Since the paper doesn't pay me to write (nor do they advertise my column), I shall take it upon myself to suck around for publicity. Any newspaper publishers out there are welcome to contact me about syndication. I will be holding my breath, waiting for calls. In the meantime, here's this week's offering. Names have been deleted to protect the paranoid.
SQUELCH THE SKEETER INVASION!
A lot of things have come out of the recent flood events, most notably an outpouring of sympathy for the folks in Coffeyville, Osawatomie and other stricken areas. Oh, and the most recent gas gouge. But there’s some humor, too. M. asked if I would be writing about rice this week, as Mother Nature has provided us with lots of ready-made paddies.
Close, but no cigar. I decided that mosquitoes would be a good choice of subject. The puddles of water still stagnating here and there are prime breeding grounds for the little bloodsuckers.
Floodwaters are dangerous in and of themselves. Who knows what’s floating around in there? Some of that water comes from backed-up sewers, which is why I cringe whenever I see someone swimming in flooded areas. Throw a couple of lovestruck mosquitoes into that mess, and you’ve got major problems.
“To everything there is a season, and a time to every purpose under the heaven,” says the Book of Ecclesiastes. Well, now is the season of biting, stinging and drilling insects, but I have yet to determine their purpose. Let us away to the computer!
Mosquitoes are members of the order Diptera. Over 2500 species have been catalogued worldwide, with 200 of those right here in the U.S. Quick, which sex is responsible for making you a blood donor? Did you say “female”? You’re right! Girl skeeters have the piercing proboscis for puncturing people. Sorry, guys. Male mosquito mouthparts just aren’t made for the job.
Those itchy bites aren’t just a nuisance, they’re a health hazard. Yellow fever, encephalitis, malaria and West Nile Virus are some of the possible results of a bite.
According to www.mosquito.org, there are lots of ways to protect yourself from a potentially disease-carrying bite. Here are just a few:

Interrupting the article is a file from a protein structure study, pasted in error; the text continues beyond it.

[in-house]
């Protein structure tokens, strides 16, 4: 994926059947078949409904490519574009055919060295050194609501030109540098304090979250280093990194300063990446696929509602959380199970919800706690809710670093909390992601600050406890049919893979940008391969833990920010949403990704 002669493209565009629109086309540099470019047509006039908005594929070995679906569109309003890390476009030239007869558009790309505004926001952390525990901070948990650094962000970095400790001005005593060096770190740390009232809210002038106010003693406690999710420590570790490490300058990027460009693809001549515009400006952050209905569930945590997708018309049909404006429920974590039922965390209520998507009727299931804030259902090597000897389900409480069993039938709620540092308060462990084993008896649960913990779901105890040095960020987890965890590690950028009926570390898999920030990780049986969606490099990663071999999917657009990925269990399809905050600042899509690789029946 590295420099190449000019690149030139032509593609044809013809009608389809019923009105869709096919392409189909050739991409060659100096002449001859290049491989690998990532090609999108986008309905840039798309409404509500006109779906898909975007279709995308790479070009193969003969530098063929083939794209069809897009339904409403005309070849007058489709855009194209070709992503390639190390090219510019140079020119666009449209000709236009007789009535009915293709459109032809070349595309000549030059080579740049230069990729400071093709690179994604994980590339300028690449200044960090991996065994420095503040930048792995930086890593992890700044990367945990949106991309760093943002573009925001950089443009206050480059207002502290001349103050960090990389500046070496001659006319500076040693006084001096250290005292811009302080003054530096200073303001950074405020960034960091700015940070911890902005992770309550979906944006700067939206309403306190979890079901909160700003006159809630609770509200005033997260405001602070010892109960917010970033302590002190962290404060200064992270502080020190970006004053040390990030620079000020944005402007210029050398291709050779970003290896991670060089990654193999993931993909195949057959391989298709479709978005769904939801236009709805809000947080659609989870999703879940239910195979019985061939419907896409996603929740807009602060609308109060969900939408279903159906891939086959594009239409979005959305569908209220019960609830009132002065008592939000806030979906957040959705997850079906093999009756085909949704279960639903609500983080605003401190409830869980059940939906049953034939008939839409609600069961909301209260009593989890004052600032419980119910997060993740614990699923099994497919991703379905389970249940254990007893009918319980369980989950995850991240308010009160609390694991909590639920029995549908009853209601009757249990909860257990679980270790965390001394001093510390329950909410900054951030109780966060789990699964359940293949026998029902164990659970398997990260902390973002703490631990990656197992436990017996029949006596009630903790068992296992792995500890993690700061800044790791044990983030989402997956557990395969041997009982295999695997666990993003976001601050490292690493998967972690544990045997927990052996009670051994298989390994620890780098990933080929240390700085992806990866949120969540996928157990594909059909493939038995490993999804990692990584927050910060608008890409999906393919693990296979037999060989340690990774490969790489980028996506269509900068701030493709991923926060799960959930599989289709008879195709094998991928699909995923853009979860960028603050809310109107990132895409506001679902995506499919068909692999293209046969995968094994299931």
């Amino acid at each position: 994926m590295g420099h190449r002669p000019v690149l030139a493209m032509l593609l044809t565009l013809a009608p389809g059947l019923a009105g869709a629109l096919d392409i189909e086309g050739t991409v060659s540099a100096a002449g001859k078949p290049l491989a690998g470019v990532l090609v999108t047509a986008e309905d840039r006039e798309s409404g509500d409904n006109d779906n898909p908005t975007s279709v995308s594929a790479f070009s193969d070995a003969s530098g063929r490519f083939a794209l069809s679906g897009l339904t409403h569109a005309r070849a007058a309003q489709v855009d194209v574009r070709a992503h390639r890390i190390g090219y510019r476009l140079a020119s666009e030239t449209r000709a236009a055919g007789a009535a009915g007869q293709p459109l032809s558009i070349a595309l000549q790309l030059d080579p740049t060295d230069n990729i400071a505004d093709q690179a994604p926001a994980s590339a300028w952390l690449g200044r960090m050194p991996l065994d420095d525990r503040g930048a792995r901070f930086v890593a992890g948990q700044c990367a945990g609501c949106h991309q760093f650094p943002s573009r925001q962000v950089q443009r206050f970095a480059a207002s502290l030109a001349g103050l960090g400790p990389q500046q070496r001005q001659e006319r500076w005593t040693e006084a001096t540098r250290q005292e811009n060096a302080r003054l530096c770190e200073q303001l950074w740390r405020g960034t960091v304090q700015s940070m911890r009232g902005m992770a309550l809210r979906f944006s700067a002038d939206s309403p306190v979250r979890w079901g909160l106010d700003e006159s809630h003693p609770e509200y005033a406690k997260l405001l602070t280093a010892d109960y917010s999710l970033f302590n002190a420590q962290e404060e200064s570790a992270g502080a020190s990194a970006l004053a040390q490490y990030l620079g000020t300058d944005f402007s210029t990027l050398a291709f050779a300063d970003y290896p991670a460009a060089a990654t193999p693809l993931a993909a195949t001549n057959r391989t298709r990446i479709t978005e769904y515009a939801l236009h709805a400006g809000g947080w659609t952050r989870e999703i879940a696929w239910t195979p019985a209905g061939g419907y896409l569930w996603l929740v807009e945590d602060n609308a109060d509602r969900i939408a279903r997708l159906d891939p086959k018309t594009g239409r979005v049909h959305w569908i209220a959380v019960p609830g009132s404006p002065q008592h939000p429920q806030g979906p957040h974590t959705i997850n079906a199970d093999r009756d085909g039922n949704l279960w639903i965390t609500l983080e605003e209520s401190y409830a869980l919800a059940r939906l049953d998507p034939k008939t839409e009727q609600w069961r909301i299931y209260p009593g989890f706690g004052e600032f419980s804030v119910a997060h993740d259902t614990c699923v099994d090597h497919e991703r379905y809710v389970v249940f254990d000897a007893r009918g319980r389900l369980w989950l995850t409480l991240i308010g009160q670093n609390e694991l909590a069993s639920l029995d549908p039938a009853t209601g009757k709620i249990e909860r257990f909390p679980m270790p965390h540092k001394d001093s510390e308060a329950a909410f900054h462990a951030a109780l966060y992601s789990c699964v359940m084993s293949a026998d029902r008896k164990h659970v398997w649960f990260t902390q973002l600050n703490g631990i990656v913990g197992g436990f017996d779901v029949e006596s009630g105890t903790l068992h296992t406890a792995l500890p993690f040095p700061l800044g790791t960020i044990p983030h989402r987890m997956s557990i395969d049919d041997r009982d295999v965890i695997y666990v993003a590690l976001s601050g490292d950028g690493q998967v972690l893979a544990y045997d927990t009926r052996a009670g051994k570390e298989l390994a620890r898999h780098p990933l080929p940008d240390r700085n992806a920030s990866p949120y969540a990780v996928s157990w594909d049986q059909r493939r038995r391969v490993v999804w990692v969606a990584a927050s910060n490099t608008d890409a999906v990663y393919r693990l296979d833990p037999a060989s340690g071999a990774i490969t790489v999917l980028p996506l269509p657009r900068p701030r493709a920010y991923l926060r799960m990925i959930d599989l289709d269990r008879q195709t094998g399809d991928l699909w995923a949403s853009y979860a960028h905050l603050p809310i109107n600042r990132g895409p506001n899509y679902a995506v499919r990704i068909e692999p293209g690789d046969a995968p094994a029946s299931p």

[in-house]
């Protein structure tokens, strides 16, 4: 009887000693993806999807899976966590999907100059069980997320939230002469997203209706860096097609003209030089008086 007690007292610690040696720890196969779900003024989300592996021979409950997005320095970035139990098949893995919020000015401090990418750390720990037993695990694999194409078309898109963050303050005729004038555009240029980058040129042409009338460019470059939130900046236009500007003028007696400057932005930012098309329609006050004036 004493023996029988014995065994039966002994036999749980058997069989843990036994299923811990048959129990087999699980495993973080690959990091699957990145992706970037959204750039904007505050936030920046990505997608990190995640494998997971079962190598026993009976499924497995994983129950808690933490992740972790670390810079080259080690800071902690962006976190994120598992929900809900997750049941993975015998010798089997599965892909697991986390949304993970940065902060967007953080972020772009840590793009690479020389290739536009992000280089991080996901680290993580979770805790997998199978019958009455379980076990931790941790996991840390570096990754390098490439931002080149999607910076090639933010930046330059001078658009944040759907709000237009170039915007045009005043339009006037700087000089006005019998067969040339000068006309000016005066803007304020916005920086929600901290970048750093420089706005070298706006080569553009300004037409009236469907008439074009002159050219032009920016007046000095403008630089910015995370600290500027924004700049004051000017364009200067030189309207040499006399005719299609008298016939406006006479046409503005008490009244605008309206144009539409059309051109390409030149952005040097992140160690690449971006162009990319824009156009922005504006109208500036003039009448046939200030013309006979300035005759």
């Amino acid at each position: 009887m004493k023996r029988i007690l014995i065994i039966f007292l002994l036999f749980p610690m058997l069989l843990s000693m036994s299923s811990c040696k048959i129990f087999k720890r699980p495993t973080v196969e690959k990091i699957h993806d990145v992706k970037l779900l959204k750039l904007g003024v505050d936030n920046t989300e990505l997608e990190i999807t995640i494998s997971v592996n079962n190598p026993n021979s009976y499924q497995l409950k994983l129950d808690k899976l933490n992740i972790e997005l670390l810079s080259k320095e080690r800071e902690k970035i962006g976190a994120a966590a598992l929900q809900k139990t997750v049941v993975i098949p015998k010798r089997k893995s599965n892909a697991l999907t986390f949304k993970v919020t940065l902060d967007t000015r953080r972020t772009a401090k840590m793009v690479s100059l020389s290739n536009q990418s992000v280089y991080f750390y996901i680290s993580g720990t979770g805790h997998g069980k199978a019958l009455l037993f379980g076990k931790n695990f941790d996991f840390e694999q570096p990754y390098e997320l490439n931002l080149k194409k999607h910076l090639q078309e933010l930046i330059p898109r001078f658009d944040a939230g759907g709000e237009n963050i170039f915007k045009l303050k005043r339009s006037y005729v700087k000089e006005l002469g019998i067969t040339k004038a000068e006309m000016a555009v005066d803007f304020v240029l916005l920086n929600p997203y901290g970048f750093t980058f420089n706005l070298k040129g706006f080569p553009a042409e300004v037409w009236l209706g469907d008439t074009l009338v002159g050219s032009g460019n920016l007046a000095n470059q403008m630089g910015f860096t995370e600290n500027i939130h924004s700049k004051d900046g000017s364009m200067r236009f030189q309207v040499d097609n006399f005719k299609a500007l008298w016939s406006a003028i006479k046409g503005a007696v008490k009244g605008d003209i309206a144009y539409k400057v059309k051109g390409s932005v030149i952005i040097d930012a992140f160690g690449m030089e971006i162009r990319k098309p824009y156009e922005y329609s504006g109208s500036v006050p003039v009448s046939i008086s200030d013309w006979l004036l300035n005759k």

1. Avoid areas where skeeters hide. These include shady or damp places, especially during the early morning or around sunset.
2. Since mosquitoes aren’t very strong flight-wise, try bringing a fan onto your porch or deck to blow them off course—and away from you.
3. Long sleeves and pant legs will keep hungry bugs from turning you into a buffet, as will various plant-based repellents. A few drops of essential oils of lemongrass and tea tree in water makes an effective spray against a number of different pests. Sorry, siblings are not included in the list.
4. REMOVE ALL STANDING WATER ON YOUR PROPERTY. This includes old tires, clogged roof gutters, wading pools and pool covers and ruts in your yard or driveway. It doesn’t take much water to give skeeters a place to breed. An old soda can or overturned garbage lid is plenty big enough. Clean out pet bowls daily, and change the water in your birdbath often.
Got bites? Get relief in the form of a cool compress. You can also dab on tea tree oil, or try a thick paste of baking soda and water. Spread it directly onto the bite and try to avoid spreading it on your furniture.
Coming next week: the humble (yet nutritious) oat.
There you have it. Hopefully the press will start running soon, but if it doesn't, I brought the manly sock with me. Of course. Working on the gussets now, hooray! The photography session went well. Gonna do some more tomorrow with guitars as props. Then a NAP! Yeah, right. :)